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Coin Guide

Grading Cuban Coins – Part 1

The art of coin grading, although still subjective, has been facilitated in recent decades by the development and adoption of standard grading scales. The most commonly used scale, originally developed by Dr. William H. Sheldon, is the 70 point numerical grading system that has been widely adopted since 1970. However, in order to assign numerical grades to coins, it is essential to know what to look for in the coin being graded. What are the high points? What areas are the most susceptible to abrasions, rubbing and flattening? May of these questions have been answered for US coins in comprehensive grading guides such as Photograde and the ANA Grading Standards for US Coins. For foreign coins, and Cuban coins in particular, published information is very scarce if not inexistent. The grading guide below, although not official or comprehensive, is a humble attempt to assist those interested in grading Cuban coins from the First Republic (1915-1961). This first post focuses on Star coinage, although some elements will likely apply to other series, since the coat of arms is almost ubiquitously present on the reverse of most coins from the Republican period. Grading of ABC Pesos, Marti Centennial coins and Gold coinage will be covered in future posts. Finally, it is worth stressing once again that grading is subjective and that other factors may influence the overall grade and value of a coin, including environmental damage, improper cleaning or handling, nicks, marks and other kinds of injuries, as well as eye appeal.


On the reverse, the high points of the coat of arms are most susceptible to wear. The palm tree, the key and the star on the Phrygian cap are key elements to consider when grading Cuban coins. The wreath and the fasces are also susceptible to wear. For higher grades in particular, it is imperative to take a close look at the obverse as wear and blemishes will usually be visible on the high points of the Star on the obverse, especially on the ridges and center of the star.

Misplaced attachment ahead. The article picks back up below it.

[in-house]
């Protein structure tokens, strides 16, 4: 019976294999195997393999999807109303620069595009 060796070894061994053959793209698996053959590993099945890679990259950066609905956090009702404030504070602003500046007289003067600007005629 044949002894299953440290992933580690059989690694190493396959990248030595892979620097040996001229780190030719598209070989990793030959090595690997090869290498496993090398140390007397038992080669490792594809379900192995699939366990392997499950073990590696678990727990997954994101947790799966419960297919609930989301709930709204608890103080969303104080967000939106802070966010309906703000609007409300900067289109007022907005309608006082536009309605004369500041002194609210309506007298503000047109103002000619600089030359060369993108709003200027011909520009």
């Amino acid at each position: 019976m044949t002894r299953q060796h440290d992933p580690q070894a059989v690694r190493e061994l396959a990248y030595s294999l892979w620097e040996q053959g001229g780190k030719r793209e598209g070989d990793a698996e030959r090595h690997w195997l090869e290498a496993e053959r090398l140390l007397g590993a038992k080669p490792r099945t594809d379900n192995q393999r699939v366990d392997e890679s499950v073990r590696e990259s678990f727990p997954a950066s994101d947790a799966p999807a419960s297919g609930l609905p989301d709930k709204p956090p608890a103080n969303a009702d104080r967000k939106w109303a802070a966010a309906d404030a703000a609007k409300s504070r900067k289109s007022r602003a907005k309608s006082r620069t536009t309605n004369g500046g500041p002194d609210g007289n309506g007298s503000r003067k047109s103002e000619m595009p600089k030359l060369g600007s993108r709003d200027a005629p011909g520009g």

The accompanying table describes and pictures some of the differences among a range of condition or grades. As usual, comments and/or suggestions would be appreciated.

Very Good (VG8)

The rim will be full and all the letters and date will be clear and visible. Rev: Slight detail in wreath will show. Most vertical lines in the fasces will not be visible, and the diagonal and horizontal bands will be worn nearly flat. Obv: Star will be worn nearly flat but will be visible and completely outlined.

Fine (F12)

Rev: Parts of the key and palm tree will be worn smooth, but the outline may be visible. The star on the Phrygian cap will be worn smooth. Detail in wreath will show, although the ends of leaves will show considerable wear. Obv: Star will be well worn but completely outlined and visible. Star lines running to the center (valleys) will also be visible.

Very Fine (VF20)

Rev: The key and the star in the Phrygian cap will be worn but visible. Details may not be visible. All vertical lines in the fasces will show. Obv: Star will show signs of wear, but all valleys and ridges will be visible.

Extra Fine (EF45/XF45)

Rev: High points of the key and the Phrygian cap will be lightly worn but will show all details. Details of the palm tree will also show. Obv: Slight wear will show on Star ridges and center.

About Uncirculated (AU58)

Rev: Only traces of wear will be visible on the Phrygian cap, the key and the palm tree. Obv: The ridges and center of the Star will show only a trace of wear. Mint luster still present.

Uncirculated / Mint State

These coins have never been circulated, but the presence of bag marks and abrasions can affect the grade, most noticeably on the star. MS60 (Typical) No trace of wear, but with blemishes. MS65 (Choice) Nearly perfect with some small blemish. A few barely noticeable marks may be present. Has full mint luster but may be uneven or toned. MS70 (Perfect) Flawless coin as it was minted. Must have full mint luster.

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